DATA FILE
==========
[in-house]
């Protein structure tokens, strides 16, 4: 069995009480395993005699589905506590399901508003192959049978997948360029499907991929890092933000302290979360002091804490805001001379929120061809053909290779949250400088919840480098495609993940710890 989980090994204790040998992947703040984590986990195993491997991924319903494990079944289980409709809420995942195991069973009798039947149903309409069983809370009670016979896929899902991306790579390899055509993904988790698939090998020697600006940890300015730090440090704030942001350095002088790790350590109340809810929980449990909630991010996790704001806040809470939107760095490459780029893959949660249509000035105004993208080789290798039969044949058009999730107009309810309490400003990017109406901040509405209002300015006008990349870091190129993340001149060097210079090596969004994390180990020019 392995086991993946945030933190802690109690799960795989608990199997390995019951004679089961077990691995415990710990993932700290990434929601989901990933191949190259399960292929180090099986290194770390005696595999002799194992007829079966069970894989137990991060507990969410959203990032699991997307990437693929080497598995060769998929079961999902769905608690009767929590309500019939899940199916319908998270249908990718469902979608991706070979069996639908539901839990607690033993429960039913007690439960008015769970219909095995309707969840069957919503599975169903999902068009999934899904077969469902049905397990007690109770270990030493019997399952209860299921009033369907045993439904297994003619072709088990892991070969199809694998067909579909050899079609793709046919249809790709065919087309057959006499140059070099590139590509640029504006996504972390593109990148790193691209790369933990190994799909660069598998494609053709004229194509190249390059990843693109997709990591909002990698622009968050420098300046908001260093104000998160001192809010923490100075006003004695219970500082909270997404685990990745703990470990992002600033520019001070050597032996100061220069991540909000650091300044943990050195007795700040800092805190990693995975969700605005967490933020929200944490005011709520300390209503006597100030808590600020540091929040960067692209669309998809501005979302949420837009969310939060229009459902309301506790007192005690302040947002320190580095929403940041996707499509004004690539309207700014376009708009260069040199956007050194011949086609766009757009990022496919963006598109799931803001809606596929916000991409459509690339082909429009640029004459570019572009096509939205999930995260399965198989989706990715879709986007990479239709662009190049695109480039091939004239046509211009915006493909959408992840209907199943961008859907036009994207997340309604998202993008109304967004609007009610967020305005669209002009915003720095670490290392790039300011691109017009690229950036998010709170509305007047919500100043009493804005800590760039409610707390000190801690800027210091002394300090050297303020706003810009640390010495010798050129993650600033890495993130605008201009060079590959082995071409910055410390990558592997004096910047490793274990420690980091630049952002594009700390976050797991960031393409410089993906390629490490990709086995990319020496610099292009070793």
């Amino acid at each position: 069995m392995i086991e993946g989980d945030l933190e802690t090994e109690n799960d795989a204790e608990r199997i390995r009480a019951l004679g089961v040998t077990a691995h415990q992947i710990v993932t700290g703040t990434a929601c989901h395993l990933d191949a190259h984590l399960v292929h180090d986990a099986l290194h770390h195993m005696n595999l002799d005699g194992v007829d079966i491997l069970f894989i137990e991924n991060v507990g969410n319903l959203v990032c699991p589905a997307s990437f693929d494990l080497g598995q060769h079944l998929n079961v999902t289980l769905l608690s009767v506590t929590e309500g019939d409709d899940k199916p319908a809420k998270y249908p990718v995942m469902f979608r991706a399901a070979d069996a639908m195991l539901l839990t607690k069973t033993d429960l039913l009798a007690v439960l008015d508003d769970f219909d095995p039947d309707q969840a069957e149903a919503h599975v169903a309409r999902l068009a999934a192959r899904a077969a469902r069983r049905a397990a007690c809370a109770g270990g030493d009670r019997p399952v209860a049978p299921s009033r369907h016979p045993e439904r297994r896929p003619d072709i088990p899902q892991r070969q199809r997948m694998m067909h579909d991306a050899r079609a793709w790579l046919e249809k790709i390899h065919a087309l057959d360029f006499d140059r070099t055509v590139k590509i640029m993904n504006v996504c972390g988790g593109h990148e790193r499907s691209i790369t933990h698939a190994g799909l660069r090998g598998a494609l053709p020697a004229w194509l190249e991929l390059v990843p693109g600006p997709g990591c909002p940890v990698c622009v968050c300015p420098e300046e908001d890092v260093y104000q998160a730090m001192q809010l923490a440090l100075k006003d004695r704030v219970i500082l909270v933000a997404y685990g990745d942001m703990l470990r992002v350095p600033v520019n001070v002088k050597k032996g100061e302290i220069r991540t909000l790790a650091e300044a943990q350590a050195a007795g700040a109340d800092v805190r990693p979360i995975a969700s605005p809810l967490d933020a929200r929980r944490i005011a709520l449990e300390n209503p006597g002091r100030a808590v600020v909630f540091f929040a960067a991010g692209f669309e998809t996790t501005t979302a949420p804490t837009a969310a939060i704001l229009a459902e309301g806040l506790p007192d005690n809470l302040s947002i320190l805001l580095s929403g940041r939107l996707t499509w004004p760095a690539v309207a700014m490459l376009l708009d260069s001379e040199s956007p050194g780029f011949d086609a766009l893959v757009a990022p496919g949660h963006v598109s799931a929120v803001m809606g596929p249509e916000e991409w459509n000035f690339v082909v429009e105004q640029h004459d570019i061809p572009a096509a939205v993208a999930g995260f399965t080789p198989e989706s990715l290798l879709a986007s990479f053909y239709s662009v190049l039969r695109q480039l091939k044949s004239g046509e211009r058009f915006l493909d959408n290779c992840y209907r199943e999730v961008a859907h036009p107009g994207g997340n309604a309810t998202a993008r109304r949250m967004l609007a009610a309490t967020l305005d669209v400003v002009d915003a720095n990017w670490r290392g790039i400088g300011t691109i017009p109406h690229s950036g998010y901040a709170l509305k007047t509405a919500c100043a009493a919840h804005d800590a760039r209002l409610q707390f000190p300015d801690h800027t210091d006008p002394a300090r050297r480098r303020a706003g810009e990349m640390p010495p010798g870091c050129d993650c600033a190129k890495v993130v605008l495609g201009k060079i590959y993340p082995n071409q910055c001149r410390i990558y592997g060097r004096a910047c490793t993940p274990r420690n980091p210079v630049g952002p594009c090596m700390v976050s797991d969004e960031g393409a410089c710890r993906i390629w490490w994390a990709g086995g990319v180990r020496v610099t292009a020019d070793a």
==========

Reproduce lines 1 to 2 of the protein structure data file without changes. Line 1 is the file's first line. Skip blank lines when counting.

[in-house]
């Protein structure tokens, strides 16, 4: 069995009480395993005699589905506590399901508003192959049978997948360029499907991929890092933000302290979360002091804490805001001379929120061809053909290779949250400088919840480098495609993940710890 989980090994204790040998992947703040984590986990195993491997991924319903494990079944289980409709809420995942195991069973009798039947149903309409069983809370009670016979896929899902991306790579390899055509993904988790698939090998020697600006940890300015730090440090704030942001350095002088790790350590109340809810929980449990909630991010996790704001806040809470939107760095490459780029893959949660249509000035105004993208080789290798039969044949058009999730107009309810309490400003990017109406901040509405209002300015006008990349870091190129993340001149060097210079090596969004994390180990020019 392995086991993946945030933190802690109690799960795989608990199997390995019951004679089961077990691995415990710990993932700290990434929601989901990933191949190259399960292929180090099986290194770390005696595999002799194992007829079966069970894989137990991060507990969410959203990032699991997307990437693929080497598995060769998929079961999902769905608690009767929590309500019939899940199916319908998270249908990718469902979608991706070979069996639908539901839990607690033993429960039913007690439960008015769970219909095995309707969840069957919503599975169903999902068009999934899904077969469902049905397990007690109770270990030493019997399952209860299921009033369907045993439904297994003619072709088990892991070969199809694998067909579909050899079609793709046919249809790709065919087309057959006499140059070099590139590509640029504006996504972390593109990148790193691209790369933990190994799909660069598998494609053709004229194509190249390059990843693109997709990591909002990698622009968050420098300046908001260093104000998160001192809010923490100075006003004695219970500082909270997404685990990745703990470990992002600033520019001070050597032996100061220069991540909000650091300044943990050195007795700040800092805190990693995975969700605005967490933020929200944490005011709520300390209503006597100030808590600020540091929040960067692209669309998809501005979302949420837009969310939060229009459902309301506790007192005690302040947002320190580095929403940041996707499509004004690539309207700014376009708009260069040199956007050194011949086609766009757009990022496919963006598109799931803001809606596929916000991409459509690339082909429009640029004459570019572009096509939205999930995260399965198989989706990715879709986007990479239709662009190049695109480039091939004239046509211009915006493909959408992840209907199943961008859907036009994207997340309604998202993008109304967004609007009610967020305005669209002009915003720095670490290392790039300011691109017009690229950036998010709170509305007047919500100043009493804005800590760039409610707390000190801690800027210091002394300090050297303020706003810009640390010495010798050129993650600033890495993130605008201009060079590959082995071409910055410390990558592997004096910047490793274990420690980091630049952002594009700390976050797991960031393409410089993906390629490490990709086995990319020496610099292009070793």